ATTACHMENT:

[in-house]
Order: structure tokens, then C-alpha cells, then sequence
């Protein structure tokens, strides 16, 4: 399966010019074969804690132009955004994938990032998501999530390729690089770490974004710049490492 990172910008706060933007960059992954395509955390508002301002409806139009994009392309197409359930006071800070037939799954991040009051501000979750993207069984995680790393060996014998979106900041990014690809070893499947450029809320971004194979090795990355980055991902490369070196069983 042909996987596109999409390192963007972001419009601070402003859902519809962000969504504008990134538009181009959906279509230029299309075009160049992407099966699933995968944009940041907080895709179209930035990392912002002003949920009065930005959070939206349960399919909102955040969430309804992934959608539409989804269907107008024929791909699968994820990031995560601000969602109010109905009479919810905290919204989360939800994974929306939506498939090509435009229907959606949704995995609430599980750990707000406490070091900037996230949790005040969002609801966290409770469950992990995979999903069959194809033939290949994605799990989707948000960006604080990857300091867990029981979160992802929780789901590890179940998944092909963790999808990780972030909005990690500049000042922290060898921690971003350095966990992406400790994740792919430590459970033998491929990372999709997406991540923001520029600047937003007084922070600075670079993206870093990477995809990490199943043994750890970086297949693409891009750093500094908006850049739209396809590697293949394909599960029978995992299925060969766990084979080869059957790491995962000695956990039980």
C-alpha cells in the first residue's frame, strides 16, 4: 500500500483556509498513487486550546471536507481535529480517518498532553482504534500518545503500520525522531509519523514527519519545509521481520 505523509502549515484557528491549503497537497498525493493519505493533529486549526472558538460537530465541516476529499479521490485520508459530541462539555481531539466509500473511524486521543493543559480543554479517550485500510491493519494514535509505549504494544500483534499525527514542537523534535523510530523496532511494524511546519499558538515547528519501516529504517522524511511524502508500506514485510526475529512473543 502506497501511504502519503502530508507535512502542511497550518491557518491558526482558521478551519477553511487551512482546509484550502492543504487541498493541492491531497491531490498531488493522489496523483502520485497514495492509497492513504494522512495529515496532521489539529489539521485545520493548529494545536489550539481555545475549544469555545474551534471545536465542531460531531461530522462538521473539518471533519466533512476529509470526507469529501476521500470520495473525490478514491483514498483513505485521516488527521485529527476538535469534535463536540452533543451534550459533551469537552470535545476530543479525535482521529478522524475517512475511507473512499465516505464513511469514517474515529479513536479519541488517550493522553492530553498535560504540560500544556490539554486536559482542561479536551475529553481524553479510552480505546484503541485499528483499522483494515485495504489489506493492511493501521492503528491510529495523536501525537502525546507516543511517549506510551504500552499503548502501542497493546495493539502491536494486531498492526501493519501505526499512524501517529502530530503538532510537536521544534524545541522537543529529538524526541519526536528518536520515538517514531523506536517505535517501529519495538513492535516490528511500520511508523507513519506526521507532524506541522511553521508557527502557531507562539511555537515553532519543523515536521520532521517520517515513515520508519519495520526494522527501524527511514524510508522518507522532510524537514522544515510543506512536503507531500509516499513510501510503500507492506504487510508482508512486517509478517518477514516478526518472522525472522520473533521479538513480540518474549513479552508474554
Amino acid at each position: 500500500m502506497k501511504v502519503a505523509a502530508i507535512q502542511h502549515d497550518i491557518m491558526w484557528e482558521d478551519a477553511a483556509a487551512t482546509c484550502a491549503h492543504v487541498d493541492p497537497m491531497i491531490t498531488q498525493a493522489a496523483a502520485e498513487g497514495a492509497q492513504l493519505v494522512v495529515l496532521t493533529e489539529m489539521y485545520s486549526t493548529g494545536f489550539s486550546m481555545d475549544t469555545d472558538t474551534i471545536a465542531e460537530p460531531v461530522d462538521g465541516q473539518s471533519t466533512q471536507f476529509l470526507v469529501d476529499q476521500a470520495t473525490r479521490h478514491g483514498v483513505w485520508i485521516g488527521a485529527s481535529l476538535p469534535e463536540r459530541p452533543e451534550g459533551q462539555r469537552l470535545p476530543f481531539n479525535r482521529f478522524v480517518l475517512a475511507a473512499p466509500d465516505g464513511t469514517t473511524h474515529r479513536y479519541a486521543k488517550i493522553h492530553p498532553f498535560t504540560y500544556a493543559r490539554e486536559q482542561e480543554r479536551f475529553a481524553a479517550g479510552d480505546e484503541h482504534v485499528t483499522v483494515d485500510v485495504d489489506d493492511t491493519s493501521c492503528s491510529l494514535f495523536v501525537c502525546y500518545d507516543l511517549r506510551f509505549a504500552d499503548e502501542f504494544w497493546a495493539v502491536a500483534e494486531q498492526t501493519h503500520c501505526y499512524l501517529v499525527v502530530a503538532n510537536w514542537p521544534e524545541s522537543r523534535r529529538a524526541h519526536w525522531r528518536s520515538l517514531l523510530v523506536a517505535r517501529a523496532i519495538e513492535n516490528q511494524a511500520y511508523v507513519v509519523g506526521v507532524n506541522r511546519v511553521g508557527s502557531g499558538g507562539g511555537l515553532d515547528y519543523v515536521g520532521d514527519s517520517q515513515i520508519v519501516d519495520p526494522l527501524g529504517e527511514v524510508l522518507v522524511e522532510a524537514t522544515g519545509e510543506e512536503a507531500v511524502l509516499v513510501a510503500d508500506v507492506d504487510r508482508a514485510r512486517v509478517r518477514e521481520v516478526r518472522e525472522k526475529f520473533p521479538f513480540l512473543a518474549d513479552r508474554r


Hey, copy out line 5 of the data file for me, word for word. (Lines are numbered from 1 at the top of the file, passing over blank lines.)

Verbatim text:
Amino acid at each position: 500500500m502506497k501511504v502519503a505523509a502530508i507535512q502542511h502549515d497550518i491557518m491558526w484557528e482558521d478551519a477553511a483556509a487551512t482546509c484550502a491549503h492543504v487541498d493541492p497537497m491531497i491531490t498531488q498525493a493522489a496523483a502520485e498513487g497514495a492509497q492513504l493519505v494522512v495529515l496532521t493533529e489539529m489539521y485545520s486549526t493548529g494545536f489550539s486550546m481555545d475549544t469555545d472558538t474551534i471545536a465542531e460537530p460531531v461530522d462538521g465541516q473539518s471533519t466533512q471536507f476529509l470526507v469529501d476529499q476521500a470520495t473525490r479521490h478514491g483514498v483513505w485520508i485521516g488527521a485529527s481535529l476538535p469534535e463536540r459530541p452533543e451534550g459533551q462539555r469537552l470535545p476530543f481531539n479525535r482521529f478522524v480517518l475517512a475511507a473512499p466509500d465516505g464513511t469514517t473511524h474515529r479513536y479519541a486521543k488517550i493522553h492530553p498532553f498535560t504540560y500544556a493543559r490539554e486536559q482542561e480543554r479536551f475529553a481524553a479517550g479510552d480505546e484503541h482504534v485499528t483499522v483494515d485500510v485495504d489489506d493492511t491493519s493501521c492503528s491510529l494514535f495523536v501525537c502525546y500518545d507516543l511517549r506510551f509505549a504500552d499503548e502501542f504494544w497493546a495493539v502491536a500483534e494486531q498492526t501493519h503500520c501505526y499512524l501517529v499525527v502530530a503538532n510537536w514542537p521544534e524545541s522537543r523534535r529529538a524526541h519526536w525522531r528518536s520515538l517514531l523510530v523506536a517505535r517501529a523496532i519495538e513492535n516490528q511494524a511500520y511508523v507513519v509519523g506526521v507532524n506541522r511546519v511553521g508557527s502557531g499558538g507562539g511555537l515553532d515547528y519543523v515536521g520532521d514527519s517520517q515513515i520508519v519501516d519495520p526494522l527501524g529504517e527511514v524510508l522518507v522524511e522532510a524537514t522544515g519545509e510543506e512536503a507531500v511524502l509516499v513510501a510503500d508500506v507492506d504487510r508482508a514485510r512486517v509478517r518477514e521481520v516478526r518472522e525472522k526475529f520473533p521479538f513480540l512473543a518474549d513479552r508474554r